Lower Back Pain
Lower back pain extremely common. Statistics state that from 60 to 80% of the population will be affected by some sort of lower back pain to a greater or lesser extent sometime in their life! In fact, back pain is so common that it is the second most common chief complaint when patients seek care from their doctors.
With that said, it is no surprise that a great deal of the patients that enter my office have some level of back pain. Oftentimes they have already tried the medical approach and do not want to adopt a drug-based treatment plan or found that their pain is persistent even with medication and the exercises their doctors gave them. Many patients inherently feel that their back is “out of place” and that if someone could just help put their spine in a better setting they would experience a great level of relief.
The treatment of lower back pain in my office is much more than involving the alignment of the spine. The whole person needs to be evaluated on a holistic level and the root cause of the lower back pain needs to be determined. Not only should the physical frame/body be evaluated for structural problems, but also the patient’s diet and biochemistry needs to be considered as well as those factors that affect the patient on a daily basis such as their work/home environment, their past accident/injury history, their stress levels and how they handle this stress.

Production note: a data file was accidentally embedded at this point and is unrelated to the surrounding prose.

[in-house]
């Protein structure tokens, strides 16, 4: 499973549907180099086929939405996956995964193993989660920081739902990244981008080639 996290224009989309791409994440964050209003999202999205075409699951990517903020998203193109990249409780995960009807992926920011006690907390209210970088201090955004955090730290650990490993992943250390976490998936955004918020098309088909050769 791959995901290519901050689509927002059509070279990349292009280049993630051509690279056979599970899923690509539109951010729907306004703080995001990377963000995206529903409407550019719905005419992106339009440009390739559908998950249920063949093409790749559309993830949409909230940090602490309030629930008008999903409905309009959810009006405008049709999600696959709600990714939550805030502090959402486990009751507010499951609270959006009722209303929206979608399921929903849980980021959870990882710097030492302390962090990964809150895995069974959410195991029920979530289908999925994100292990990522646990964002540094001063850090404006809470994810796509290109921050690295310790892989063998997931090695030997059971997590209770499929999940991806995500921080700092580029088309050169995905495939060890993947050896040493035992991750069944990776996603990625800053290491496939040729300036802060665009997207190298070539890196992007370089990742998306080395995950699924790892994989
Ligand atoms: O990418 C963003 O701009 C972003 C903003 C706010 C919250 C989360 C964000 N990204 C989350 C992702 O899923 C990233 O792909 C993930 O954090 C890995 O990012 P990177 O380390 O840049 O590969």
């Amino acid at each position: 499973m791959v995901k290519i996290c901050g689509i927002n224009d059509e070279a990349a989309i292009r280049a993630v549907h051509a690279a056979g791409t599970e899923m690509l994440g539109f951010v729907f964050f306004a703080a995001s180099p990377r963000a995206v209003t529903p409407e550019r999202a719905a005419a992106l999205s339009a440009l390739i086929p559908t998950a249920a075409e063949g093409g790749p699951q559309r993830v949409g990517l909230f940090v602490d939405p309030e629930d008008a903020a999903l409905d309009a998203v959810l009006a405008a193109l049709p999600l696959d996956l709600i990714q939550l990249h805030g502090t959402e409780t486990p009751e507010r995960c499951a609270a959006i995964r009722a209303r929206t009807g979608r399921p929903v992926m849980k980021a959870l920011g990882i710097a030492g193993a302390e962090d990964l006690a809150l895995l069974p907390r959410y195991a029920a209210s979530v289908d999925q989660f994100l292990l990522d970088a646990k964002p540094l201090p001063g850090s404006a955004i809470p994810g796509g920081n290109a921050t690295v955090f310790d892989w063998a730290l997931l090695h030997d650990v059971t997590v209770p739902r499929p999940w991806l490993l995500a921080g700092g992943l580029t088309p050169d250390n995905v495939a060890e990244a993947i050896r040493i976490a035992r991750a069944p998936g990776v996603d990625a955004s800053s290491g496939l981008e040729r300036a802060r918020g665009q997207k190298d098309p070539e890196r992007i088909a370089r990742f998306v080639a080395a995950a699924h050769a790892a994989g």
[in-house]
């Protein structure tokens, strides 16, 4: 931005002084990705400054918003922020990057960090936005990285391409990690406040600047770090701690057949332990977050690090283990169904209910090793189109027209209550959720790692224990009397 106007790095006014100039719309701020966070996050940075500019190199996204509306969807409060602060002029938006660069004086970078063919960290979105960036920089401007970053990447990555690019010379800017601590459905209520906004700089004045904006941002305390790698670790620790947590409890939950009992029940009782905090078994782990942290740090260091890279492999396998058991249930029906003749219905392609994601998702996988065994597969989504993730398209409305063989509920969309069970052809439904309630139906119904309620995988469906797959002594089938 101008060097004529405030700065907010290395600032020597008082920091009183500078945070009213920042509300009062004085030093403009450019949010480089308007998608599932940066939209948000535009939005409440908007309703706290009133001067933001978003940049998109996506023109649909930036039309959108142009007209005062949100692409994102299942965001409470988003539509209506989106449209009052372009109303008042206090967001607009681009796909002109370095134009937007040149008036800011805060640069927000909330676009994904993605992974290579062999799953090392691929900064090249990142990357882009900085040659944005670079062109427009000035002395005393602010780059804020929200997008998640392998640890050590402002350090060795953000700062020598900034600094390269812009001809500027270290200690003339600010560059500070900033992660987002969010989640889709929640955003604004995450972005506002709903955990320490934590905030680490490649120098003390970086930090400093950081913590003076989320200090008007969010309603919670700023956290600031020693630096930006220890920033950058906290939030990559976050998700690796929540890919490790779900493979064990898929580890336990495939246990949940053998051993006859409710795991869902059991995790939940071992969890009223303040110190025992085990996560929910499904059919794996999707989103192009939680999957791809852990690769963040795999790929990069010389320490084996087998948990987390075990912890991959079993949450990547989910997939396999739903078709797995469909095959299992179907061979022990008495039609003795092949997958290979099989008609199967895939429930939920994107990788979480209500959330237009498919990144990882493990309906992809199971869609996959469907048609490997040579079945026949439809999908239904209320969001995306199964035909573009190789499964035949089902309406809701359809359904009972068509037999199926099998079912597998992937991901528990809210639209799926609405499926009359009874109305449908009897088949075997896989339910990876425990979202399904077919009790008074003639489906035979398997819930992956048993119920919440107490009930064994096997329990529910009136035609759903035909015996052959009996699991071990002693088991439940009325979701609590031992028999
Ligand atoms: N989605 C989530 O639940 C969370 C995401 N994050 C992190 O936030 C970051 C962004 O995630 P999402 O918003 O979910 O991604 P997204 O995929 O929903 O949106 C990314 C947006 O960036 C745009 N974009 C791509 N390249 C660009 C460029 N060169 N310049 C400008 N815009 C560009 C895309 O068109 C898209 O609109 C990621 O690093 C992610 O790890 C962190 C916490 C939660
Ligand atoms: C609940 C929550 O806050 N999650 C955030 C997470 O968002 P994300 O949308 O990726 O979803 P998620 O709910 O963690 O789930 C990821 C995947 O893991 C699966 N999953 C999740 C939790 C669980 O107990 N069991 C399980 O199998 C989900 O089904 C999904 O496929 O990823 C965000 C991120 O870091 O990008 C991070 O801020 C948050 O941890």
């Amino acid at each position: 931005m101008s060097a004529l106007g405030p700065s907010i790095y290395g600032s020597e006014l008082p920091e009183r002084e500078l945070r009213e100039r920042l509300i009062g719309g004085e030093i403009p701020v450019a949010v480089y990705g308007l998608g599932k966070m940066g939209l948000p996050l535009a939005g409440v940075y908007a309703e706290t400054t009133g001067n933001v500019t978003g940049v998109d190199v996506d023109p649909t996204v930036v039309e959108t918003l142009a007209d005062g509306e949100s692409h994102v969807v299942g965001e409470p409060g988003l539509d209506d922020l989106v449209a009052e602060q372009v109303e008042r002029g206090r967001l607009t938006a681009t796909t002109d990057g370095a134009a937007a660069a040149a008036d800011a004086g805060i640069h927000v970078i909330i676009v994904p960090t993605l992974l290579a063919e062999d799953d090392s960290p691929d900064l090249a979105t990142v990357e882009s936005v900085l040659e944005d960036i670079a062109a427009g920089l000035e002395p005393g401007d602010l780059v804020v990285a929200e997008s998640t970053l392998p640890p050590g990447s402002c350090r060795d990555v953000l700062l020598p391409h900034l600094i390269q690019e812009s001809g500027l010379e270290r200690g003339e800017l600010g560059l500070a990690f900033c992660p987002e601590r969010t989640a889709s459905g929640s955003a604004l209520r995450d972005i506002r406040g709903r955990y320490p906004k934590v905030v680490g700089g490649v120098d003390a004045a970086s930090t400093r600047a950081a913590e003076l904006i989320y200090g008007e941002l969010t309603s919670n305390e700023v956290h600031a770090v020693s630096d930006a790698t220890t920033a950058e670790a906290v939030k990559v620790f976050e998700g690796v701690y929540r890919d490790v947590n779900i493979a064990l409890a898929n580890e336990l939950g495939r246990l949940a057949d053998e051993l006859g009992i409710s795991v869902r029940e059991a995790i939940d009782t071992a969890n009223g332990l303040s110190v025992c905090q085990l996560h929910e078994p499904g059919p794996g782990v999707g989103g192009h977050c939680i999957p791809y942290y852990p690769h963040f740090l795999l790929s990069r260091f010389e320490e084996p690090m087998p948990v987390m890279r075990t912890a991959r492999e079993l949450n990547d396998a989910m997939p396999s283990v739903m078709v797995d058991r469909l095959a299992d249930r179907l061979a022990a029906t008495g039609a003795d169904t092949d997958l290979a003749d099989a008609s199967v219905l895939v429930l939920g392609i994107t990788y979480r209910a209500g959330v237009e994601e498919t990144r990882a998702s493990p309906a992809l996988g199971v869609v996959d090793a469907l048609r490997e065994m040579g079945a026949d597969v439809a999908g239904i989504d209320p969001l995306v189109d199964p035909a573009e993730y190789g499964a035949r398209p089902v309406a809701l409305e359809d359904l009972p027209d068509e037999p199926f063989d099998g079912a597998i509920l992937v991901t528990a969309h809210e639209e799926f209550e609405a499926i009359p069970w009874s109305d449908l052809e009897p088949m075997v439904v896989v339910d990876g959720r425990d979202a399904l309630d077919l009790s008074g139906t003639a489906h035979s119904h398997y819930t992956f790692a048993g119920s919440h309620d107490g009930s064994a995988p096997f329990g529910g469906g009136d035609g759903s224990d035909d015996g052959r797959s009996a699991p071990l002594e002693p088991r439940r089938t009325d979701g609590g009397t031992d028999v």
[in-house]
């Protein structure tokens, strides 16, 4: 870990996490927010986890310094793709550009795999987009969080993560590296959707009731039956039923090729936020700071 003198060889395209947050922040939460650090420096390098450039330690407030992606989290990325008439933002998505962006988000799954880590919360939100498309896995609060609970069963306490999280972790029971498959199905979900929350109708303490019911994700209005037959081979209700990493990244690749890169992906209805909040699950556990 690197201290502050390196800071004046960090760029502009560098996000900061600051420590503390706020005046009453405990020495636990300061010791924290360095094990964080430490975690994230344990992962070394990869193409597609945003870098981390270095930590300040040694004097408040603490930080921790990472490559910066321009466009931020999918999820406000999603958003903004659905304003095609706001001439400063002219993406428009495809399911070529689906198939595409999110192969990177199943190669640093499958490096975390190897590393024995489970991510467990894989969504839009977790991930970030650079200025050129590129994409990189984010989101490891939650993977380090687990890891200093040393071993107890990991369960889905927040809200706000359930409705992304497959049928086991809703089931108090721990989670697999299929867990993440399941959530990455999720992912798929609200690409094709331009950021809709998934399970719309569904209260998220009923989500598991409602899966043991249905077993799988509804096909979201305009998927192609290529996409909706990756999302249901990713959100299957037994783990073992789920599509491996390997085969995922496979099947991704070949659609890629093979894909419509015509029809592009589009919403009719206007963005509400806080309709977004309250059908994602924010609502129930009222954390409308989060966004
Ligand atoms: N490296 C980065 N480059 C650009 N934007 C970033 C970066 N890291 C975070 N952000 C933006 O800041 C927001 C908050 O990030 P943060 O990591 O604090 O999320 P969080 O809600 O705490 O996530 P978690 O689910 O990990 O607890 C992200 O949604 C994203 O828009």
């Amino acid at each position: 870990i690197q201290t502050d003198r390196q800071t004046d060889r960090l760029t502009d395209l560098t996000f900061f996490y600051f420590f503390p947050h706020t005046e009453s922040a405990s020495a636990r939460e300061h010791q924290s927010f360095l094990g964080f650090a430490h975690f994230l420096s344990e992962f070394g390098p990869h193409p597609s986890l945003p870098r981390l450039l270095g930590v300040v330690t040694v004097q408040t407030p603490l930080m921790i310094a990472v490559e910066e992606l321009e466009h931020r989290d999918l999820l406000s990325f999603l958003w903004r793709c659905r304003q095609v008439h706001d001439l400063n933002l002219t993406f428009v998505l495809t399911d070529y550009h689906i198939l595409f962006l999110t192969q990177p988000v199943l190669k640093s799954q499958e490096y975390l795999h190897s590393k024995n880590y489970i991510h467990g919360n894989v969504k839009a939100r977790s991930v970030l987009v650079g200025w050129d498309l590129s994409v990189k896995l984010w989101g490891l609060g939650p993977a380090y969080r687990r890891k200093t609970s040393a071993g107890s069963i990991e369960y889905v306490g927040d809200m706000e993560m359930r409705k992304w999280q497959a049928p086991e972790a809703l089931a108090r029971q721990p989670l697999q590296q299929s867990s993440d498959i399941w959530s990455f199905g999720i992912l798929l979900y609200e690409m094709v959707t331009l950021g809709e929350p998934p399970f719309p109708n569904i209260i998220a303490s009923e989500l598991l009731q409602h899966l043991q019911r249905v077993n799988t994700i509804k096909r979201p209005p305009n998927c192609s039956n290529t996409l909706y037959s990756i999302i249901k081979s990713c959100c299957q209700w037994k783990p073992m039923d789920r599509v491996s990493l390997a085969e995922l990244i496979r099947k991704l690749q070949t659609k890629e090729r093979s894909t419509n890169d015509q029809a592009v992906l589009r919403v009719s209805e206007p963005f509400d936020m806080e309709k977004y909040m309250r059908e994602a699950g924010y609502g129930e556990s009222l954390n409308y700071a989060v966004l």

Out of these findings needs to come a tailor-made treatment plan that addresses all the problematic areas found on the history and examination. Spinal adjustments, physiotherapy, dietary/supplemental changes, specific exercises, and lifestyle changes are some of the treatment options that may need to be addressed. Referral to another practitioner may be warranted.
My patients testify to the effectiveness of a holistic treatment plan. But the current research also supports this type of treatment plan. Spinal manipulation (the adjustment) has been one of the most widely and extensively studied forms of treatment for treating acute back pain. It is also one of the most accepted forms of treatment. A comprehensive review performed by the Agency for Healthcare Research and Quality demonstrated that spinal manipulation and nonsteroidal anti-inflammatory drugs (NSAIDs) are the two most effective treatments for acute low back pain. Of these, only spinal manipulation was found to both relieve pain and restore function. Spinal manipulation also appears to be effective for chronic low back pain.